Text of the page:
By Geraldine Harris
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Extra resources for Beyond Representation: Television Drama and the Politics and Aesthetics of Identity
Rather than alternating detachment with emotional involvement, however, these texts ultimately promote and privilege the latter through encouraging an identification with, and significant investment in, psychologically motivated characters and performances – far beyond the identification and investment allowed by Twin Peaks. This does not necessarily reflect on the politics of these texts and I am not suggesting that, as a general principle, emotional identification is problematic. It cannot be denied that it actually constitutes one of the chief pleasures of a very large number of fictional forms, popular or otherwise.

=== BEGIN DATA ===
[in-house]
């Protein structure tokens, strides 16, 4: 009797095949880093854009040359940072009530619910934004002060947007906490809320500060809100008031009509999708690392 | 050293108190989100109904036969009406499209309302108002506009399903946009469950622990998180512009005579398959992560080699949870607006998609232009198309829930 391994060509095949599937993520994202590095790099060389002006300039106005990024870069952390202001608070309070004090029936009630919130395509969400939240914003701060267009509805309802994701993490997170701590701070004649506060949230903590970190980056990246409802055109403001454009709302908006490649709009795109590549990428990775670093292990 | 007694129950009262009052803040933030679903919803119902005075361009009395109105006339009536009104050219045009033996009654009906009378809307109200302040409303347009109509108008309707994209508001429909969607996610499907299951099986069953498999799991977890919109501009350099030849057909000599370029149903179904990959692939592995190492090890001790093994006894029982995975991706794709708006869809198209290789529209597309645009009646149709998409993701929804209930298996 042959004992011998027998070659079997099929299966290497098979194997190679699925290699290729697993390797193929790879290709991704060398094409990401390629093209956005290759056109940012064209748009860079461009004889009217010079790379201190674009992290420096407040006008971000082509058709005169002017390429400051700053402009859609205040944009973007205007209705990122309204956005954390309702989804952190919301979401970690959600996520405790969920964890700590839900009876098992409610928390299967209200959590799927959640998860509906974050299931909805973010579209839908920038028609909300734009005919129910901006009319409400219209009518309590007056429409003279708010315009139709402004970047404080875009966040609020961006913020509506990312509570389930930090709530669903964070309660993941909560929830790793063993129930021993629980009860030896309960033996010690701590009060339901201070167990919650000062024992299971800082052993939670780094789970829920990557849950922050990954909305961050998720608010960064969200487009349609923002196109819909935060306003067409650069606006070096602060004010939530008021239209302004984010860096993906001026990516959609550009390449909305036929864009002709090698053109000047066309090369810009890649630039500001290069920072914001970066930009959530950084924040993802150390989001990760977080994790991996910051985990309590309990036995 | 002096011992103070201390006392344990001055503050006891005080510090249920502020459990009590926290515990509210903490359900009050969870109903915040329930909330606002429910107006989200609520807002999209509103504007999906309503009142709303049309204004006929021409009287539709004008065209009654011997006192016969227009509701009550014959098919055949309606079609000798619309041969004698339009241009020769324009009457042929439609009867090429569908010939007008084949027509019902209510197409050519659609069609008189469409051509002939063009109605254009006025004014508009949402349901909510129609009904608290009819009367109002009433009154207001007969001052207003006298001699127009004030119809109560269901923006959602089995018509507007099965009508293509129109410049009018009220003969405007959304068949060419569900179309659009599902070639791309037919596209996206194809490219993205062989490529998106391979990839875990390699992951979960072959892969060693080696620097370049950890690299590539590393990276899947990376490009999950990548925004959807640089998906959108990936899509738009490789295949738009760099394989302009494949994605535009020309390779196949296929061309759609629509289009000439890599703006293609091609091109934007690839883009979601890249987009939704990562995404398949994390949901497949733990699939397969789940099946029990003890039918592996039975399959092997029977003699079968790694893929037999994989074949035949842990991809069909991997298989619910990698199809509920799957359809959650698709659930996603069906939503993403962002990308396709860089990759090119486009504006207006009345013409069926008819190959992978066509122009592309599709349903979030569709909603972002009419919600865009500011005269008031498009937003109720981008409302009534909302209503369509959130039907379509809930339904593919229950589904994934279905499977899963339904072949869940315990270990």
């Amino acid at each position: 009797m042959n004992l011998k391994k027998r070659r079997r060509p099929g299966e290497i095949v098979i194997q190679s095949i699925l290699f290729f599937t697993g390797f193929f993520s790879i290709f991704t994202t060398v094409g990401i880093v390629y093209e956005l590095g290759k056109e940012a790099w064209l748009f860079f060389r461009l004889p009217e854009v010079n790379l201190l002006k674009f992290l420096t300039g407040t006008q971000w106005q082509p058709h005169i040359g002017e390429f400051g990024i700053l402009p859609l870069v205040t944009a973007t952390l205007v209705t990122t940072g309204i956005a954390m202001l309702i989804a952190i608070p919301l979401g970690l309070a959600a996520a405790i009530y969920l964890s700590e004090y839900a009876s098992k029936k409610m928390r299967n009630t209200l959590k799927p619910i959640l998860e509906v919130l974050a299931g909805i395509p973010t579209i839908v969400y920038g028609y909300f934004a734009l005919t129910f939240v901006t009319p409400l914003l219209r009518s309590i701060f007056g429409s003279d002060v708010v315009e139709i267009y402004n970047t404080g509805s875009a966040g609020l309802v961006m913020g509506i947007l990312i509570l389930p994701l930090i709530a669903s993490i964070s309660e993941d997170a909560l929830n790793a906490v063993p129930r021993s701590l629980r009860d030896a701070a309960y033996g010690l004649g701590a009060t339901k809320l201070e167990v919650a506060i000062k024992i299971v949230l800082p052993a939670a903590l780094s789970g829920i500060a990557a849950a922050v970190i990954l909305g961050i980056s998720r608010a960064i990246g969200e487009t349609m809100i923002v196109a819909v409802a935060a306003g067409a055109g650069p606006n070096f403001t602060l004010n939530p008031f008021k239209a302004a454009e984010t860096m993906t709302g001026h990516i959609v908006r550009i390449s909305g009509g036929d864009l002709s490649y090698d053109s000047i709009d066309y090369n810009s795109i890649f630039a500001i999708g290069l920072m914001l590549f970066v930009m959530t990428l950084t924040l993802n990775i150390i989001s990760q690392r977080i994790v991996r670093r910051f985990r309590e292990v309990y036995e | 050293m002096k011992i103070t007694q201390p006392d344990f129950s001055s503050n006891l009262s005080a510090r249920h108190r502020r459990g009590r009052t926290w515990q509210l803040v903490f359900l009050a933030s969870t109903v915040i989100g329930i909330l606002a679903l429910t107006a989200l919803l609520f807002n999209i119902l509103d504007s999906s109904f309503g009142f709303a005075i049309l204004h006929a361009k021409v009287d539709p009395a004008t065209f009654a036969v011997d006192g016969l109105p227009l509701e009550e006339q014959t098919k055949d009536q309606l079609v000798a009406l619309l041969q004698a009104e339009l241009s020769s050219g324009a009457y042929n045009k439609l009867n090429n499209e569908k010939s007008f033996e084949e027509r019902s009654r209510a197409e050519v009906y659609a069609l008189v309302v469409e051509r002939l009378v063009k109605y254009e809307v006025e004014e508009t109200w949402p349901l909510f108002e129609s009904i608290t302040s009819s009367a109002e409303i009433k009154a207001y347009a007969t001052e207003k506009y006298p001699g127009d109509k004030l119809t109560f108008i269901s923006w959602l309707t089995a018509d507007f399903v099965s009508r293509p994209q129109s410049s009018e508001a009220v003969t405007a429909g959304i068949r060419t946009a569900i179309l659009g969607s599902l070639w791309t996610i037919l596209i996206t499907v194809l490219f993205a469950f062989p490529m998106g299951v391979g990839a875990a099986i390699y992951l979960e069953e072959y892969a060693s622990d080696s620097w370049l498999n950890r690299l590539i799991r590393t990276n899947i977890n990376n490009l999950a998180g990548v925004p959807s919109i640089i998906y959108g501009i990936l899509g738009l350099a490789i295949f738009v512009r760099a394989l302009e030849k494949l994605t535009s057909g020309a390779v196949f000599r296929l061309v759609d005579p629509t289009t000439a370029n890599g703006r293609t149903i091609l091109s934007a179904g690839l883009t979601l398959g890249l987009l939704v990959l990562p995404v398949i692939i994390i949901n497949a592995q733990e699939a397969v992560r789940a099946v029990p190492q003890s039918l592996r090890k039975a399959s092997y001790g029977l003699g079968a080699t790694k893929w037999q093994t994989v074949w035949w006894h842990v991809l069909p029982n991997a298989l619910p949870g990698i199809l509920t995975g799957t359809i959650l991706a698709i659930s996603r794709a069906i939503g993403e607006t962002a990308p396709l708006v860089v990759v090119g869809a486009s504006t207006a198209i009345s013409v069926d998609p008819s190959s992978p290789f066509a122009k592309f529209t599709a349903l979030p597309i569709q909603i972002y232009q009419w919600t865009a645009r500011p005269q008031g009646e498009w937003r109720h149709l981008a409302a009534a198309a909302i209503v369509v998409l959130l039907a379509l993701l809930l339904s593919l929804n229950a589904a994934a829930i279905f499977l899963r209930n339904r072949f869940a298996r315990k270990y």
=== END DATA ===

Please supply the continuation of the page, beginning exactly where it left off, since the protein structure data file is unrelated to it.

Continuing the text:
What delimits these dislocations is, according to Nelson, that the flexi-narrative tends to flourish as part of ‘flexiad’ drama, which ‘echoes advertisements and pop video in deploying signifiers for their intrinsic “values and lifestyle” aesthetic appeal, rather than in any referential sense’ (25). He sees this as part of the ‘asetheticisation of the image’ that increasingly ‘distinguishes popular (post)modern TV drama output’, with such dramas showing an increased tendency to visual spectacle and to extensive use of a musical soundtrack (24).
Yet while earlier in this essay Collins pays attention to the political dimensions of the ‘postmodern condition’, he concludes that these texts are ‘responses to the contingent and conflicted set of circumstances that constitute cultural life at the end of the twentieth century’ (349). In short, they could be understood as a new form of television realism that reflects and expresses a new dominant mode of subjectivity. Personally, it has always seemed to me that on the level of specific representation, barely touched on by either Nelson or Collins, Twin Peaks repeats rather than subverts traditional discourses relating to gender, ‘race’ and sexuality, in ways that are not cancelled out by the ‘polysemic, multi-accentual nature’ of its form (Collins, 1992: 345).